Technical update: keep the ball rolling
As you may have noticed in our previous blog post, we did not cover every technical detail of what is going on around RethinkDB. Also mentioned earlier in a GitHub issue, communication was not our strength with regard to the future of the project, and we promised this would change. In keeping our word, here is a summary of what’s been going on the last few months and what’s in store.
Database related changes
Before we discuss the changes we made and what’s next, we need to clarify what our goals are and the current difficulties we face.
Right now, the rethinkdb repository contains all the previously supported official drivers. On the one hand, it was good to keep the drivers and database in the same place, because it allowed us to:
- reduce duplicate code
- run integration tests even for older commits
- release the drivers together with the database
Our plan, until v2.4 is released, is to keep drivers in the same repository as before and port the changes back. Once the new version is released, we plan to finish the extraction and answer those questions like “how to test specific database release with a specific driver version”.
Since we lost the ability to build RethinkDB with Thanos, we had to find a solution to be able to do continuous builds and releases. For this purpose, Sam Hughes created a solution to build packages for main Linux distributions, namely: Debian, Ubuntu, and CentOS. More build targets will come in the future along with the Docker image, which is discussed here. It’s worth it to mention that we have built a DigitalOcean Marketplace image as well, which will be integrated into the pipeline discussed above. With the solution Sam created, everyone can compile his RethinkDB package for a specific commit or tag by parameterizing its setup script.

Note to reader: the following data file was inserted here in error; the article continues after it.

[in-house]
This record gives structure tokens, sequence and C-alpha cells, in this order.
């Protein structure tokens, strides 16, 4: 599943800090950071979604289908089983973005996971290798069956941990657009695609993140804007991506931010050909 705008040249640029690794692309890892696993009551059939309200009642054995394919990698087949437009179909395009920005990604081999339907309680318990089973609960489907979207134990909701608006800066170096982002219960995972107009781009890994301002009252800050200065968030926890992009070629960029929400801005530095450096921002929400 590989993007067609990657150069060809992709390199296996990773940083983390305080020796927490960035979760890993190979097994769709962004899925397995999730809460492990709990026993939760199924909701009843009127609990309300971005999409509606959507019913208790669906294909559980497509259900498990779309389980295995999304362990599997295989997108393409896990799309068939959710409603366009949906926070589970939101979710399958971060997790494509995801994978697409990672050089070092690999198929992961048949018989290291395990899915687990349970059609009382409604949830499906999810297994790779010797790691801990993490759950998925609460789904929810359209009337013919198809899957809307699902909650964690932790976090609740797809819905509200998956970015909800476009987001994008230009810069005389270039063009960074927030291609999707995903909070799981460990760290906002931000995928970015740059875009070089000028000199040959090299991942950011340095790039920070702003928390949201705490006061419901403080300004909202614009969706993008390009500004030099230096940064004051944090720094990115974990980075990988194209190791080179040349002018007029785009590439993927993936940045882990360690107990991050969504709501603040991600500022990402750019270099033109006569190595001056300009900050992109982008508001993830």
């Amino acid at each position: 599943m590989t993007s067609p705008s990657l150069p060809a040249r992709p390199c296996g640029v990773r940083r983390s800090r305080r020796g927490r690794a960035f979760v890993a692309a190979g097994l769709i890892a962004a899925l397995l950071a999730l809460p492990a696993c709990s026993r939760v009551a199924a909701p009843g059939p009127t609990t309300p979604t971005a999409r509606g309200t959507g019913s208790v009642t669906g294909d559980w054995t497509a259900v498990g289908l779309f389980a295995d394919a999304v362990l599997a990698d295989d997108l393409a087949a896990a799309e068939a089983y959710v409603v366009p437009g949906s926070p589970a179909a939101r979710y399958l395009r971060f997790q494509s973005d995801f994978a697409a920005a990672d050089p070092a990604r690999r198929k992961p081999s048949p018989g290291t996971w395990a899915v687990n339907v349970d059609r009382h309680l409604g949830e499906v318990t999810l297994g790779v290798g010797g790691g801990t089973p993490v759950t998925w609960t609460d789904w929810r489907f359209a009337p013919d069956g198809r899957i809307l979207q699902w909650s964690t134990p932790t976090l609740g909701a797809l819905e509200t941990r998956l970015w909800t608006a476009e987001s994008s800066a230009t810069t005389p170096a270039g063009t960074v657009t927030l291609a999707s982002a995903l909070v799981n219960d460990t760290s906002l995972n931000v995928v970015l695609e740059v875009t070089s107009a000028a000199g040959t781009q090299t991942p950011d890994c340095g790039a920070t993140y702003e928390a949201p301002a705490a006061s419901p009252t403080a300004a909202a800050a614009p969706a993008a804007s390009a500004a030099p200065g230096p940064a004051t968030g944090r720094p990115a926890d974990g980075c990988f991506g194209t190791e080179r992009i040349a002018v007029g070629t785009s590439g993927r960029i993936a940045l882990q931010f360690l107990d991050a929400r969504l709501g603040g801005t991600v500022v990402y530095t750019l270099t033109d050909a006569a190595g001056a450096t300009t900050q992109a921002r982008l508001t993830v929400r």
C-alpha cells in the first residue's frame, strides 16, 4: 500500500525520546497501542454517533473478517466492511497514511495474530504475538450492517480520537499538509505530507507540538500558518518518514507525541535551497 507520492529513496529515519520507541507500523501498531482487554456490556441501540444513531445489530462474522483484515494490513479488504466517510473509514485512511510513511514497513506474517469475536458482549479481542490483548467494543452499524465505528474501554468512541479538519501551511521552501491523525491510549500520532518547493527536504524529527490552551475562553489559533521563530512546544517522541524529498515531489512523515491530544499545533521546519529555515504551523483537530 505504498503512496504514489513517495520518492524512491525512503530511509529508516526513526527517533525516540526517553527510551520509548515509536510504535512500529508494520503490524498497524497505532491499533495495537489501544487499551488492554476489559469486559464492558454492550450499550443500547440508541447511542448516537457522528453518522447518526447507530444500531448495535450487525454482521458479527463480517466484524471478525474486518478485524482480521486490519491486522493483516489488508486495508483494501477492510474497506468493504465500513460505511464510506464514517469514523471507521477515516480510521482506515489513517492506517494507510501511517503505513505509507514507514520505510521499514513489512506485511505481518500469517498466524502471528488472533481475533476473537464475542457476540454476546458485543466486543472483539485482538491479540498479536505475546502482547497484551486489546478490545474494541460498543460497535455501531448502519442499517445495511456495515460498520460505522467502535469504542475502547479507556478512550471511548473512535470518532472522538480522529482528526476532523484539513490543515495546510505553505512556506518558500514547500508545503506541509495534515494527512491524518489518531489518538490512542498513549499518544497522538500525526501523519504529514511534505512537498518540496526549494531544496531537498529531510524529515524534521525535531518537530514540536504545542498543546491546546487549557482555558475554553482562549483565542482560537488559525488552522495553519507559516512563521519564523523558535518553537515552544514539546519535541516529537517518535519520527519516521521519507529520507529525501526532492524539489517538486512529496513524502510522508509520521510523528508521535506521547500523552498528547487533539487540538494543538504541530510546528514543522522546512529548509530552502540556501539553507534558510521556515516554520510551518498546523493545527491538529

As you may have noticed, the Windows release was not mentioned in the list above. The reason for this is that we have no capacity at the moment to build for Windows, though we are not saying that we will not accept contributions to support that release in the future.
We made a lot of changes in the background, which may or may not be transparent on a daily basis.
During the years, people came and went and resulted in most of our credentials and access to third-party services being lost. Together with Christina Keelan Cottrell, we were able to recover these credentials with success. As a result, we can:
- deploy our website again
- manage Slack again
- access Pypi to upload Python client releases
- use JFrog’s BinTray to rerelease new Java drivers in the future
- access DNSimple to change our domain settings
And a lot more. All of this allowed us to move the download and update servers to DigitalOcean, of which the certificate was expired.
There are still some credentials we have yet to recover, but we are continuously working to get the credentials back and create a secret store for them to prevent similar situations.
Website and documentation
Also, we set up static code analysis for some of the repositories (this will be continued), released new client versions, and fixed the enormous amount of bugs.
Most of you asked us about the current status of the project. From a technical point of view, the project is still maintained, though we need maintainers and volunteers who help the community through the journey of this formation. We will also announce a formal fundraiser in the near future and are actively looking for corporate sponsors.